October is National Breast Cancer Awareness Month. The month is not just about making people aware of metastatic breast cancer and celebrating survivors, it is also about taking action so we can improve the lives of people living with breast cancer.
Despite all our advances, about 42,000 people in the U.S. will die from breast cancer this year alone – and almost all from metastatic breast cancer (MBC). In addition, there are an estimated 168,000 women and an unknown number of men in the U.S. living with metastatic breast cancer today. They are mothers, fathers, daughters, brothers, grandmothers, grandfathers and family members, who just want more time with the people they love.
Unfortunately, we don’t yet have the cures for metastatic breast cancer.
Also called stage IV breast cancer, MBC is the most advanced stage of the disease, where tumor cells have spread (or metastasized) to other parts of the body, most commonly the bones, liver, lungs and brain. Anyone can be diagnosed with MBC. Less than 10 percent of people diagnosed with MBC have never had breast cancer before, while the majority of people affected have previously gone through treatment for early stage breast cancer.
Current treatment focuses on preventing MBC from spreading and helping patients live longer, better lives. Yet everyone living with MBC knows, that at some point, the treatment they are on will fail and their cancer will progress. That’s why research is so important; it is the only thing that will lead to more and better treatments, and eventually cures.
What can you do to help someone living with MBC?
Everyone can make a difference in the life of someone with the disease.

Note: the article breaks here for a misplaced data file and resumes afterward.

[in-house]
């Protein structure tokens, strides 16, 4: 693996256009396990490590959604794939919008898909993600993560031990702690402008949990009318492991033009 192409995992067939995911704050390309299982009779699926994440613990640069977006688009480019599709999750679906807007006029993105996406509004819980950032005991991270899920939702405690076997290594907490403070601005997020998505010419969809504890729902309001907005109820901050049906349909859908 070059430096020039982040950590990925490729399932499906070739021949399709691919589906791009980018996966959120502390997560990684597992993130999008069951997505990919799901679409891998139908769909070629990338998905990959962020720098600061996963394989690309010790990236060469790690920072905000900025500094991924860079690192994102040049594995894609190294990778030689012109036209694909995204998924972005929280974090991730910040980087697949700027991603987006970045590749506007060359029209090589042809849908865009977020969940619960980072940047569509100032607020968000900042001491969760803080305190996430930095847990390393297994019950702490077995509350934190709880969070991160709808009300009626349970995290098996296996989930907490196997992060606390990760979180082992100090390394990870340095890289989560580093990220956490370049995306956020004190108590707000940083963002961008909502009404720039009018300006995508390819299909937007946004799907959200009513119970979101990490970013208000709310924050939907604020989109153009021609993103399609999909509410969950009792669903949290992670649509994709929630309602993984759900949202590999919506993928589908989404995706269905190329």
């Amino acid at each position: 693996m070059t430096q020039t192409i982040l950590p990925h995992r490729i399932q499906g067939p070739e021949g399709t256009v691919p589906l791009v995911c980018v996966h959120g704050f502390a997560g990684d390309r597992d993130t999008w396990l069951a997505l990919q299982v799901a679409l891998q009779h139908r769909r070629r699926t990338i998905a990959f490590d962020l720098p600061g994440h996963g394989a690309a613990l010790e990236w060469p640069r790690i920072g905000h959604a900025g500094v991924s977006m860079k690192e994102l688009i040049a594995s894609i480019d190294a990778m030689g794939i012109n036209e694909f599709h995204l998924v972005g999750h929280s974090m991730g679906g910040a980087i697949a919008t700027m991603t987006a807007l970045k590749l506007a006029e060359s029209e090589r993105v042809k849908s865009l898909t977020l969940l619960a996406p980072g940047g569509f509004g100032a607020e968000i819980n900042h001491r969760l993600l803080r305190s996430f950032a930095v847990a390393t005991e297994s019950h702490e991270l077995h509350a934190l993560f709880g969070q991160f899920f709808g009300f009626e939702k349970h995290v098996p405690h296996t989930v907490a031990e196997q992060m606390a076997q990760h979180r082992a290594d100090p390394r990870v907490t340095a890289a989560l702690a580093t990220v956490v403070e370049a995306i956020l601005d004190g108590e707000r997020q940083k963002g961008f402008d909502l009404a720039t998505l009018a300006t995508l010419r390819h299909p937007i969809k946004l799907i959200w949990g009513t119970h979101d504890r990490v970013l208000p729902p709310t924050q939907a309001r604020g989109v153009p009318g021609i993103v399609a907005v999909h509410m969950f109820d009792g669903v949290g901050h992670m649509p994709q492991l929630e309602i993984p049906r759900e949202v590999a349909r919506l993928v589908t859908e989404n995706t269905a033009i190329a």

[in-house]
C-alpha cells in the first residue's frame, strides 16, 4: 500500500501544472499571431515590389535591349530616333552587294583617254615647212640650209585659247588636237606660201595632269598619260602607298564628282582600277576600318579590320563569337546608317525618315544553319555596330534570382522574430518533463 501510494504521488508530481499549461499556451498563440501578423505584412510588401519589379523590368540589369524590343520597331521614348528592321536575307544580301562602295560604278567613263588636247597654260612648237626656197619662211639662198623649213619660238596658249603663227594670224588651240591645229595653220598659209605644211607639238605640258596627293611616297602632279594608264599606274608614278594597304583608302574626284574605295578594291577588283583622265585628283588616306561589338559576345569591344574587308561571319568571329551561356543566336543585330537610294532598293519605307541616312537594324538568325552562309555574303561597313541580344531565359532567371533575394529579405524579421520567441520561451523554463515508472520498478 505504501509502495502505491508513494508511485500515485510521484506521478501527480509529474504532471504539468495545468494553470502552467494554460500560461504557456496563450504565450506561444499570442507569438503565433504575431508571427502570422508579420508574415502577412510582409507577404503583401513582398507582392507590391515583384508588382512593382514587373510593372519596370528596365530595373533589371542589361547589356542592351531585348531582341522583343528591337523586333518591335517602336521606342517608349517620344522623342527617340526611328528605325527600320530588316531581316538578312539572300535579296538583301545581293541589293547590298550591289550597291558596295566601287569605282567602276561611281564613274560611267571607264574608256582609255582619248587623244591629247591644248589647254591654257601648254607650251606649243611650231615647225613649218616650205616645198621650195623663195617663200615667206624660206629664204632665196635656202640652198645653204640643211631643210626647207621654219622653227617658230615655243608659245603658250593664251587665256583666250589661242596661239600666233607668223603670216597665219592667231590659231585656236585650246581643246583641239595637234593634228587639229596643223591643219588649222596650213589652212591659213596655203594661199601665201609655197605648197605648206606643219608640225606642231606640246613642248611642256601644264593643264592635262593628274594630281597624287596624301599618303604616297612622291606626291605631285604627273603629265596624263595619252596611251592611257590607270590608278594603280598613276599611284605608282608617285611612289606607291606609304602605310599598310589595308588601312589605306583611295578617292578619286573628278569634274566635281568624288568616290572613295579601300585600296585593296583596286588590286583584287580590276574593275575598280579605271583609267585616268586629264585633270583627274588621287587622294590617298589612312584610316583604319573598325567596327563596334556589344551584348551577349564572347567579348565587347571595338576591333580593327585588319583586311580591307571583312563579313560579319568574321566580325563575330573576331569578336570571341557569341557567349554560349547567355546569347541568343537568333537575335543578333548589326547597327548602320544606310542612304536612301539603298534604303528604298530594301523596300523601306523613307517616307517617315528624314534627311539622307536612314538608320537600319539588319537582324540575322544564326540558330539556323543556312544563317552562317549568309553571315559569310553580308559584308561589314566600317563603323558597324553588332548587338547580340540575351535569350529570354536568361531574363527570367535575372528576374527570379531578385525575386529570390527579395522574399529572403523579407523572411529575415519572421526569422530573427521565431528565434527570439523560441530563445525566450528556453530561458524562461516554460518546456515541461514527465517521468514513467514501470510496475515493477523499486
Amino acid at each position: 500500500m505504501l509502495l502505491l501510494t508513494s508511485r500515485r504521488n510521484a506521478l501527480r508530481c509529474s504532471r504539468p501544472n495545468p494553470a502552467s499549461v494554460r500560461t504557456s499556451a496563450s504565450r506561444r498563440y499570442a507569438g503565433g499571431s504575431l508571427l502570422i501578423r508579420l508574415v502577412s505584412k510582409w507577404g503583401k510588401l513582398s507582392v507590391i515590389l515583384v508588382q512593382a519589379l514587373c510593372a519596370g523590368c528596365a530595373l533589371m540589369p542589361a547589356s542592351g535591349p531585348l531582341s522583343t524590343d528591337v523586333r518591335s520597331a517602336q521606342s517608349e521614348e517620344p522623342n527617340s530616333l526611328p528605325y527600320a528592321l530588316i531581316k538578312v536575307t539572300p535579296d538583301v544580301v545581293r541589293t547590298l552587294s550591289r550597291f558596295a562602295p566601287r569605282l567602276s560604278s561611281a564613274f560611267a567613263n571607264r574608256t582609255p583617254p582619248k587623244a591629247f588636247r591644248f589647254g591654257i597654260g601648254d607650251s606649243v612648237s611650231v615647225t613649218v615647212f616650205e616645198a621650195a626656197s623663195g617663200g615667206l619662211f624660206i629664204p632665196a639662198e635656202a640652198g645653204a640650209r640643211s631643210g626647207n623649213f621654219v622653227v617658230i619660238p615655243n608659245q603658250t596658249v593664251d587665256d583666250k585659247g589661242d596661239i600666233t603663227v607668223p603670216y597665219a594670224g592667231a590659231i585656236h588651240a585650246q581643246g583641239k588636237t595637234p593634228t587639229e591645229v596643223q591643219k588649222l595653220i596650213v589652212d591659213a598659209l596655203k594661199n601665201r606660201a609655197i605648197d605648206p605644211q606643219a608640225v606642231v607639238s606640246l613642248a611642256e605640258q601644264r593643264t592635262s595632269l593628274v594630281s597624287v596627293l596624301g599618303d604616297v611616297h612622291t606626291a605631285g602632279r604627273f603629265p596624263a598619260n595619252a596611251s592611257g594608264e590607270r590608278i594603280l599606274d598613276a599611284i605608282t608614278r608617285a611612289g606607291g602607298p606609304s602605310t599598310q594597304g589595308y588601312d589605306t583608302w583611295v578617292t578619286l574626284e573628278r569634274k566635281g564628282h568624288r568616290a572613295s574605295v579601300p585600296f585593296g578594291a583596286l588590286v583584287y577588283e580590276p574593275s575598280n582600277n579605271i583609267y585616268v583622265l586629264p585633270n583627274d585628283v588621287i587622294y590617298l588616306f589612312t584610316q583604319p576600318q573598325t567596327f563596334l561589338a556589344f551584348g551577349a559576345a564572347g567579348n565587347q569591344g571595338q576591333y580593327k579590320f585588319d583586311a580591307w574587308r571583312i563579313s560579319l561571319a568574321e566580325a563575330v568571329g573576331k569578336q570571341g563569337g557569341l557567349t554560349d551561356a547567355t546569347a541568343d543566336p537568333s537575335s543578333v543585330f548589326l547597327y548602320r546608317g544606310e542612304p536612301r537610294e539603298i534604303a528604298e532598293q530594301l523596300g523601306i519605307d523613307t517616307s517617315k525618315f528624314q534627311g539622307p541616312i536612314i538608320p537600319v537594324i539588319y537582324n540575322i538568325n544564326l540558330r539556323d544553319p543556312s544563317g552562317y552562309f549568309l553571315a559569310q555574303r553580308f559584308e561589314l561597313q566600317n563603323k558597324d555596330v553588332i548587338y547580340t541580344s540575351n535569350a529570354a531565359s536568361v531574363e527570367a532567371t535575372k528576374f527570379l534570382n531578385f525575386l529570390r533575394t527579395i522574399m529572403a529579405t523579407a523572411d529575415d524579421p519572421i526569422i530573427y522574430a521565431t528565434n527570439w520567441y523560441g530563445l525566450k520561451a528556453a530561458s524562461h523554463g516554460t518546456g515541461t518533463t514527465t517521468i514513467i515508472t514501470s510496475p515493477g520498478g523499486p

1. Make a donation to help fund research
Research is needed to better understand the disease, and to develop more and better treatment options, which will eventually lead to the cures. Even if you can only make a small donation, every dollar helps. In the 1970s, only 10% of women survived for five years after their diagnosis of MBC. Today, because of research that has developed new and more effective treatments, approximately 25% of patients are living five years or more after their diagnosis.
The goals of MBC research include:
- Identifying the genes and processes that cause breast cancer cells to metastasize.
- Developing and testing new therapies to both prevent and treat metastatic breast cancer.
- Discovering new methods for predicting the risk of metastasis or detecting metastasis early, using urine or blood tests or body scans.
Donate what you can today at Susan G. Komen.
2. Contact your Member of Congress
Call or write your Member of Congress to urge passage of legislation that will make an immediate difference in the lives of people living with MBC. Insist that they cosponsor the Metastatic Breast Cancer Access to Care Act (H.R.2178/S.1374) to make Social Security Disability Insurance and Medicare benefits available right away to patients. They cannot afford to wait out the current months-long wait periods to receive these benefits.
Also urge lawmakers to support the Cancer Drug Parity Act (H.R.1730/S.741) so that the cost of chemotherapy drugs taken orally is covered the same way as chemotherapy received through an IV at a treatment facility. Medications taken orally are often more expensive for patients, making them unaffordable for many. But there are benefits to receiving oral therapies, including the ability to take them at home, and they are often the only option available for people living with MBC.
Whether you know someone who has been diagnosed with metastatic breast cancer or not, taking action today will help those who are living with the disease right now.
To learn more about metastatic breast cancer research, treatment and resources, visit Susan G. Komen.
*Komen’s Metastatic Breast Cancer Awareness Campaign has been made possible by support from Eli Lilly.